You didn’t hear about the #March4Peace on the 11pm news last night. It wasn’t written about in your Sunday paper today. It didn’t make the CNN crawl or trend on Twitter. But the #March4Peace had an impact in so many little ways. I call it a victorious day!
A robust gathering of moms, dads, kids, and single women gathered Saturday morning in Freedom Park. Some came from as far away as Cherokee County. Others lived around the corner. There were some who came out whom I had never met (like Dave Soleil) and had seen the posting shared on social media. Others were some of my best friends who I can count on to show up when the important stuff happens. (One actually postponed her trip out of town to be there.)
We gathered together and heard from Danae Aicher, the national director of communications for Mocha Moms Inc, who helped to remind us that Michael Brown could have been our son, and that Ferguson, MO could have been our city. She implored us to continue to push for justice for Michael Brown and for us all. Then, after a quick prayer that the #March4Peace would touch the hearts of people we would never know, we were off!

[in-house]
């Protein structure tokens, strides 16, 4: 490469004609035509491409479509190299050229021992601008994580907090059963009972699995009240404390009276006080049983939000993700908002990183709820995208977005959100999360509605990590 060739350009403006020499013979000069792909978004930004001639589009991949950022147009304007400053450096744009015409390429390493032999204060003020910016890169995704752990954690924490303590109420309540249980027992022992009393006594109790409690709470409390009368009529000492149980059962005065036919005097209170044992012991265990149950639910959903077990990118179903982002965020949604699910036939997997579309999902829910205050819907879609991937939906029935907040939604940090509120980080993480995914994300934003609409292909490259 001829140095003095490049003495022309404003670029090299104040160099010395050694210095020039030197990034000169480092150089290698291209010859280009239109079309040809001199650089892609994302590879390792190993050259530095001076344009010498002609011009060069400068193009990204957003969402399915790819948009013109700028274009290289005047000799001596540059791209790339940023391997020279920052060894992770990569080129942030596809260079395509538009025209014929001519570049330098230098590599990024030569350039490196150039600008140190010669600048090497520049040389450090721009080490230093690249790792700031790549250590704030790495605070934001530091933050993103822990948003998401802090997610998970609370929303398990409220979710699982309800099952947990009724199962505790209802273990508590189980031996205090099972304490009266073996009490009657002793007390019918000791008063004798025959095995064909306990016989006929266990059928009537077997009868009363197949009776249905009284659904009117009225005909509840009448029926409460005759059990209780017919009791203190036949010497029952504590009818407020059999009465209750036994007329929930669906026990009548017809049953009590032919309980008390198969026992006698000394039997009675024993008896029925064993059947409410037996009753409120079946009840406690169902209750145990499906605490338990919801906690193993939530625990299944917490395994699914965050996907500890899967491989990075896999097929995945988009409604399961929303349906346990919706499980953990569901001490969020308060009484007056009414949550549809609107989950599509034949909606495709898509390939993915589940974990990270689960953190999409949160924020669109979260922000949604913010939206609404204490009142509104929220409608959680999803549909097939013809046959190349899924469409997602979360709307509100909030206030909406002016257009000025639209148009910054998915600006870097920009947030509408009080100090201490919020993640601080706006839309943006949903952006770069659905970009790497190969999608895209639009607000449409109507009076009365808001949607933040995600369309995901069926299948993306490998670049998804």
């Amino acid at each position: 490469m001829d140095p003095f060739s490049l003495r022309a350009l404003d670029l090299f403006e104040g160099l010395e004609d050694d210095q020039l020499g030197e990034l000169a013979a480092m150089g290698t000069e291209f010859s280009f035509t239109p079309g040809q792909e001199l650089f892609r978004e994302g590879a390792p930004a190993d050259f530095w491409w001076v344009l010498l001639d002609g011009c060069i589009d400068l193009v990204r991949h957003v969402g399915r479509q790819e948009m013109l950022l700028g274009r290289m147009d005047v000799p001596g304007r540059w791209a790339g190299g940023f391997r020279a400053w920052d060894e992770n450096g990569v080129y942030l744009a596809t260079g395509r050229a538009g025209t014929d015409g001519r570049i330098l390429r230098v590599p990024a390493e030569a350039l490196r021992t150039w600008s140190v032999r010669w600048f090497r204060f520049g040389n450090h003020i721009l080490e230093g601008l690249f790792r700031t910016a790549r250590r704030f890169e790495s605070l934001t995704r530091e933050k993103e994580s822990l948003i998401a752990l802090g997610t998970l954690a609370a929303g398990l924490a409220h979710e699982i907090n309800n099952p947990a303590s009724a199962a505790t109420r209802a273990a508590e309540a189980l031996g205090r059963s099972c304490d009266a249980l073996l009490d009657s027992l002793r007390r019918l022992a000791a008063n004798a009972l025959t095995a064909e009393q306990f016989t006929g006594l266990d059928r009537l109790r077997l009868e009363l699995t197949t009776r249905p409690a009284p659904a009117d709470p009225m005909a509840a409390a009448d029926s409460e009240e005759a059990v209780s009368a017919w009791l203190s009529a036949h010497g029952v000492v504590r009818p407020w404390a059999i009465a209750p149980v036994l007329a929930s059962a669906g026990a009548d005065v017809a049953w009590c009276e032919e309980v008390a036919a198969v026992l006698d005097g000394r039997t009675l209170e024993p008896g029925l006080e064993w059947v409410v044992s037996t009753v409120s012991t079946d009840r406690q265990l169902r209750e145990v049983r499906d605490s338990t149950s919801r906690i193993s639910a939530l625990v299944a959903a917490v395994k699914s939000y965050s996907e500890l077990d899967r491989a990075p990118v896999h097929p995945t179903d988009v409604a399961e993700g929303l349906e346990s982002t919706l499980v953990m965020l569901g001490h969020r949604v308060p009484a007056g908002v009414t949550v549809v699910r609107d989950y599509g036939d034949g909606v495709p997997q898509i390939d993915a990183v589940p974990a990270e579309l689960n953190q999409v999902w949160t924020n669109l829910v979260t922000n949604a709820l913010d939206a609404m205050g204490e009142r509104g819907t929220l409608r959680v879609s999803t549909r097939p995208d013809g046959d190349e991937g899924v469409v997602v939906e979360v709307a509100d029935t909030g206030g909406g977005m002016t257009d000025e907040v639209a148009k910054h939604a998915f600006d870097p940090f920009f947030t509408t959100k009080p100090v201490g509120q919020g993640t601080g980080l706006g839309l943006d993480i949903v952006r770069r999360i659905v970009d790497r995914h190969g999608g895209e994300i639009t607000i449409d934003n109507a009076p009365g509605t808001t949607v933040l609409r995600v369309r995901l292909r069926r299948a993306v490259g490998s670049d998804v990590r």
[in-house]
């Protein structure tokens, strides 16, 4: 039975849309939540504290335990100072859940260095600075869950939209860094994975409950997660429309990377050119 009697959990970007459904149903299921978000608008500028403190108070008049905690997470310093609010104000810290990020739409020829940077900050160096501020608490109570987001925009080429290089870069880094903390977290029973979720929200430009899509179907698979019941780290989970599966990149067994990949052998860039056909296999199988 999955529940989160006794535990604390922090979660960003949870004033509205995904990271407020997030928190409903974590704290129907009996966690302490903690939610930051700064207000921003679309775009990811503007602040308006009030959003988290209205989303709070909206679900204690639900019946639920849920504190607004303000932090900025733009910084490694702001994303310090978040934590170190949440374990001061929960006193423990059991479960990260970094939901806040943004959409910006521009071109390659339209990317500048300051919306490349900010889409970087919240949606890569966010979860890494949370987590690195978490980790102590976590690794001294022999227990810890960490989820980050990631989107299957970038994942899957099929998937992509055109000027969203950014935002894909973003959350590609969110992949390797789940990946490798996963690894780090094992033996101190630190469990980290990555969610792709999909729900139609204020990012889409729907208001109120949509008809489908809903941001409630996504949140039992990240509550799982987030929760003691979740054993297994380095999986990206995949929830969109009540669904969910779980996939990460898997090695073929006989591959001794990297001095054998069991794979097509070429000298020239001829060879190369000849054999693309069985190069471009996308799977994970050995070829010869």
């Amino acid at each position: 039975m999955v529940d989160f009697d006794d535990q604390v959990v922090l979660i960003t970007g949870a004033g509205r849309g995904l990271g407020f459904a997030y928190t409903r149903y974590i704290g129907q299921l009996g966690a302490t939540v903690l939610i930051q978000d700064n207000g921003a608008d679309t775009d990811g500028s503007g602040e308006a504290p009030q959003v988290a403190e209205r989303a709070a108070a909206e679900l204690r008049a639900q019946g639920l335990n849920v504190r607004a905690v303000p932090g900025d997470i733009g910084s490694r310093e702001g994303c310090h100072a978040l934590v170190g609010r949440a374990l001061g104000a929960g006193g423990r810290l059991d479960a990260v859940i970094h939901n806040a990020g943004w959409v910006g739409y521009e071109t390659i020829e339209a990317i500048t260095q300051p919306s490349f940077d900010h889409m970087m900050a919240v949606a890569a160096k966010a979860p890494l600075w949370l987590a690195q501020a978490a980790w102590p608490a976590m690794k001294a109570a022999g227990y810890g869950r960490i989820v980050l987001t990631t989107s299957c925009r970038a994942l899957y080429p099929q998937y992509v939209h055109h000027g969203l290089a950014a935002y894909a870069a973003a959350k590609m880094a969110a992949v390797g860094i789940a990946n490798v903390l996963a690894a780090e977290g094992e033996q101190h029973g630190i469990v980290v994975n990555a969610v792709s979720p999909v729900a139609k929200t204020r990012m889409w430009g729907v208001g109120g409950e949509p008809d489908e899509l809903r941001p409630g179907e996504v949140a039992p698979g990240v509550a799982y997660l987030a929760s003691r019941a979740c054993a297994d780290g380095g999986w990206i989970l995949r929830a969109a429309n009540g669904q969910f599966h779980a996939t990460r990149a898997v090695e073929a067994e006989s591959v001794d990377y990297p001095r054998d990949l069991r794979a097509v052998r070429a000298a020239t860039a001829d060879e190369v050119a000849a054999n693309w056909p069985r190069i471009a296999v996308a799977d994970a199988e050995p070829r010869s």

We walked about 1.2 miles along the Freedom Trail to Historic Fourth Ward Park. But this wasn’t like most “protest” marches. We pushed strollers and pulled wagons, and kids rode on their father’s shoulders or their mother’s back. We stopped to tie shoes, laughed at our silly kids, and make sure everyone crossed the street safely. We chatted about schools and weekend plans, as well as about how to talk to our kids about tragic events like what happened in Ferguson, MO. Cars beeped at us in support and occupants waved as they drove by. Some Saturday morning exercisers even asked to join in the march saying, “We believe in peace. Can we walk too?” To which we answered without hesitation, “Yes!” A hardcore runner stopped his run and crossed the street to pat us all on the back. He said he couldn’t do much but we deserved a pat on the back.
The #March4Peace ended at an awesome “sprayground”. We were met with popsicles, juice boxes, apple sauce packets and ice cold water, all of which were welcomed as temperatures soared past 90 degrees. The kids scrambled to get into water or go to the playground and the adults got a chance to talk. The #March4Peace was part protest march, part play date, part community event. It brought together people from different races, backgrounds and areas of the city, and got us all talking about the larger issues of race, class, police tactics, and the “new” civil rights movement.
I’m sure that someone else could have planned this march better. Someone else could have gotten more people there. Someone else could have probably done a better job all around. But I think of myself like the Little Drummer Boy, as someone who didn’t have much to offer but gave the best of himself to honor Jesus. I can’t do much, but what I can do I will. I hope Jesus is smiling.
PRAY FOR PEACE. EVERYWHERE.